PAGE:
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$\sin^2A+\sin^2B-\sin^2C=\sin^2A+\sin(B+C)\sin(B-C)$ either using the identity $\sin^2B-\sin^2C=\sin(B+C)\sin(B-C)$

or $\sin^2B-\sin^2C=\frac{1}{2}(2\sin^2B-2\sin^2C)=\frac{1}{2}(1-\cos2B-(1-\cos2C))=\frac{1}{2}(\cos2C-\cos2B)=-\frac{1}{2}2\sin(B+C)\sin(C-B)=\sin(B+C)\sin(B-C)$
as $\sin(-x)=-\sin(x)$

Now, $\sin(B+C)=\sin(180^\circ-A)=\sin{A}$

So, $\sin^2A+\sin^2B-\sin^2C=\sin^2A+\sin{A} \sin(B-C)$


$=\sin{A}(\sin(B+C)+\sin(B-C))$ replacing $\sin{A}$ with $\sin(B+C)$



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Fernando especially likes this response. – Fernando Martinez Aug 1 '12 at 16:39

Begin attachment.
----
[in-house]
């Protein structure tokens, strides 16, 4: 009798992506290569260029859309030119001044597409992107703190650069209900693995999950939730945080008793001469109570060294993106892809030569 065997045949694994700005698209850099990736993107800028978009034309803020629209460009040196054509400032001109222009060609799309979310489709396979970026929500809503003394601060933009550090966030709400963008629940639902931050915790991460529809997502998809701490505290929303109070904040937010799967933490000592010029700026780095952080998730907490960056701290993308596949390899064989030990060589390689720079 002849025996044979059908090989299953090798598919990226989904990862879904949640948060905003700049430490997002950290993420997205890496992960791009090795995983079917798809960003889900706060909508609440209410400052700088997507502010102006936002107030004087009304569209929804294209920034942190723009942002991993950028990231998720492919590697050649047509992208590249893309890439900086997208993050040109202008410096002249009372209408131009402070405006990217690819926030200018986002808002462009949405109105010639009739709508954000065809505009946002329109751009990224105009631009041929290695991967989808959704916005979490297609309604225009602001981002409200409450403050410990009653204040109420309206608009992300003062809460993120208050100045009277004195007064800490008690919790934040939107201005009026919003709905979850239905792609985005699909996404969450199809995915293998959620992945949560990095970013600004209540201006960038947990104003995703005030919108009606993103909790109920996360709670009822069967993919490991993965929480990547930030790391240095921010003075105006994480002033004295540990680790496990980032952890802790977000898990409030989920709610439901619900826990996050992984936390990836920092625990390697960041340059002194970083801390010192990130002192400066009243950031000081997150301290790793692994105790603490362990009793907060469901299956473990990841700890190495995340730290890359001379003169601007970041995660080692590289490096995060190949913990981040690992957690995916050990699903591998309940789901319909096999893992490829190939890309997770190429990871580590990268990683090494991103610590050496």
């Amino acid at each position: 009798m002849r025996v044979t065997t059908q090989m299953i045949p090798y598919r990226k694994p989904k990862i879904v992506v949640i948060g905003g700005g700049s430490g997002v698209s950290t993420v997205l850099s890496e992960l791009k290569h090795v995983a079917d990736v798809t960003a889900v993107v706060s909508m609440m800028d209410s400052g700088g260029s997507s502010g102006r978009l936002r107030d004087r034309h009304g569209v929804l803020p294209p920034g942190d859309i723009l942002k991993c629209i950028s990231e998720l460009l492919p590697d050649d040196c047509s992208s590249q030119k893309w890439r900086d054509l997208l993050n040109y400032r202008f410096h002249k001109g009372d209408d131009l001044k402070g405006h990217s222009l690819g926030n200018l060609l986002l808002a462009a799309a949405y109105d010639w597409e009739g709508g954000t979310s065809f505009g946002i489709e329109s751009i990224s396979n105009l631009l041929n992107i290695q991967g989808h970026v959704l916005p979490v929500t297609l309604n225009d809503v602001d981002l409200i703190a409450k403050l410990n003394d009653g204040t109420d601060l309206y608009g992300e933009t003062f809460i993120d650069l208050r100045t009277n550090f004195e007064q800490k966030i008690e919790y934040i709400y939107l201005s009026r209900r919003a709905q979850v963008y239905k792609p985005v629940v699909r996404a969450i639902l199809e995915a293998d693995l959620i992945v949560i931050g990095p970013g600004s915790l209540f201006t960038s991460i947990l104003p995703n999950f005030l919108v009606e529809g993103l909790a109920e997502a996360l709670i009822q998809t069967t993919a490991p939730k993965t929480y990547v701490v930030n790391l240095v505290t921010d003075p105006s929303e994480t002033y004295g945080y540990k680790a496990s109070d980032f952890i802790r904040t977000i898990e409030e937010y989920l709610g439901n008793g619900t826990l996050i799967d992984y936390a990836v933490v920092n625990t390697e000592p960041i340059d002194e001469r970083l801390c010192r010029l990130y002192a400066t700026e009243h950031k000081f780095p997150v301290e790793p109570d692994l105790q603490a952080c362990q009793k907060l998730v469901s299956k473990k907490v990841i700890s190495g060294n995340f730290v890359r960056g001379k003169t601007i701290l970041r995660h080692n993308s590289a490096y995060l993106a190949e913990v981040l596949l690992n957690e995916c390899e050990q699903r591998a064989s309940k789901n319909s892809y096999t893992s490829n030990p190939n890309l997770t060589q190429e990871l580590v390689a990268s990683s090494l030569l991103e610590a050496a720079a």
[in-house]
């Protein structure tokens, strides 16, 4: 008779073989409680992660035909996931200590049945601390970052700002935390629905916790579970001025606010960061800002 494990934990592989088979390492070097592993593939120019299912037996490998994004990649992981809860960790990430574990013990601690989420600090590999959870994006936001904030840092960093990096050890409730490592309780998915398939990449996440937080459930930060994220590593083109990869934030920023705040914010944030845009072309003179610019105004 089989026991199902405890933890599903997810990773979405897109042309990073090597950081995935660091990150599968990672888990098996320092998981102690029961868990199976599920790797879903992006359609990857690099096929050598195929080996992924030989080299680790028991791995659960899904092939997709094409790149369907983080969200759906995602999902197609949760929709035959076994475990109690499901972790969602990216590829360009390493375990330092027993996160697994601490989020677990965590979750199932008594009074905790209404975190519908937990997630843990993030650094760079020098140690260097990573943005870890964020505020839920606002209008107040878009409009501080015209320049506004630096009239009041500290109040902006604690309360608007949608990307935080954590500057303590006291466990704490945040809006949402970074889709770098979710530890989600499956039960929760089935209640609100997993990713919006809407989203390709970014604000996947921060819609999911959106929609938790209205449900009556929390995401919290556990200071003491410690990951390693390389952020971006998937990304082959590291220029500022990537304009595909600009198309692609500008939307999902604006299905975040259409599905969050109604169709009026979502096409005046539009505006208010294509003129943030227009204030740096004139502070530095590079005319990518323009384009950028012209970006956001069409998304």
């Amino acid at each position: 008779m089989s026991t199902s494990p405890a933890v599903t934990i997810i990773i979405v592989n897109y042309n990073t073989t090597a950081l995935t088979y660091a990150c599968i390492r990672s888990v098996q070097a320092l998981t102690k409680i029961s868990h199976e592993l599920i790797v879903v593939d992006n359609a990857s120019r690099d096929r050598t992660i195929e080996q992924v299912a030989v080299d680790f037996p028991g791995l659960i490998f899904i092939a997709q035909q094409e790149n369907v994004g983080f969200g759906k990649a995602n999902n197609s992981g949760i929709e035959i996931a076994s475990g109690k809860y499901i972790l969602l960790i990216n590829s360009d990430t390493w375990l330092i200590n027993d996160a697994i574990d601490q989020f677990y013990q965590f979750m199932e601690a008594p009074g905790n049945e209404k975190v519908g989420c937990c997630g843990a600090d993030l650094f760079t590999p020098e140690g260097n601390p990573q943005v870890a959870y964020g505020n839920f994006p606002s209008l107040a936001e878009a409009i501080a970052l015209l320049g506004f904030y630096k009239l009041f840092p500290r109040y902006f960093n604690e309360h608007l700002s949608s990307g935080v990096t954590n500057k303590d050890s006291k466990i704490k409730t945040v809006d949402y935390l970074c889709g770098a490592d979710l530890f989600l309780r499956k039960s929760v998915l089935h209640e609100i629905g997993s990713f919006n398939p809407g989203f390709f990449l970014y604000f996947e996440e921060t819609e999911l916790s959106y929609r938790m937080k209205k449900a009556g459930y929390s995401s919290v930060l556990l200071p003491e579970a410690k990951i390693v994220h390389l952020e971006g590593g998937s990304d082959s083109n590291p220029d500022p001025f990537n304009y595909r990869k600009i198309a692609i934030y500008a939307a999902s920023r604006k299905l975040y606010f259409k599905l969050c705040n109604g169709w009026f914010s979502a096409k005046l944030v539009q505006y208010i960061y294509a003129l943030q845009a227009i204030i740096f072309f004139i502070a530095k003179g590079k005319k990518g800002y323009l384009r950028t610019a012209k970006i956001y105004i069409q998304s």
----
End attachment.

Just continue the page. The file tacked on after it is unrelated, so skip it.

@FernandoMartinez, thanks. Trigonometry is all about formulae & identities. – lab bhattacharjee Aug 1 '12 at 17:55
@FernandoMartinez, can have a look into… – lab bhattacharjee Aug 2 '12 at 16:06


  • $\sin(180 - \alpha) = \sin(\alpha)$, $\cos(180 - \alpha) = -\cos(\alpha)$
  • $\sin(\alpha+\beta) = \sin(\alpha) \cos(\beta) + \sin(\beta) \cos(\alpha)$
  • $\sin^2(\alpha) + \cos^2(\alpha)=1$

Start with solving for $C$, then use identities from the first bullet. Then expand $\sin(A+B)$ and $\cos(A+B)$ using the identity from the second bullet, and its companion for $\cos(\alpha+\beta) = \cos(\alpha) \cos(\beta) - \sin(\alpha)\sin(\beta)$.

Then simplify the algebraic expressions and use the identity from the third bullet.

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Sasha would I start on the right or left side sorry if its a dumb question.... – Fernando Martinez Jul 31 '12 at 15:36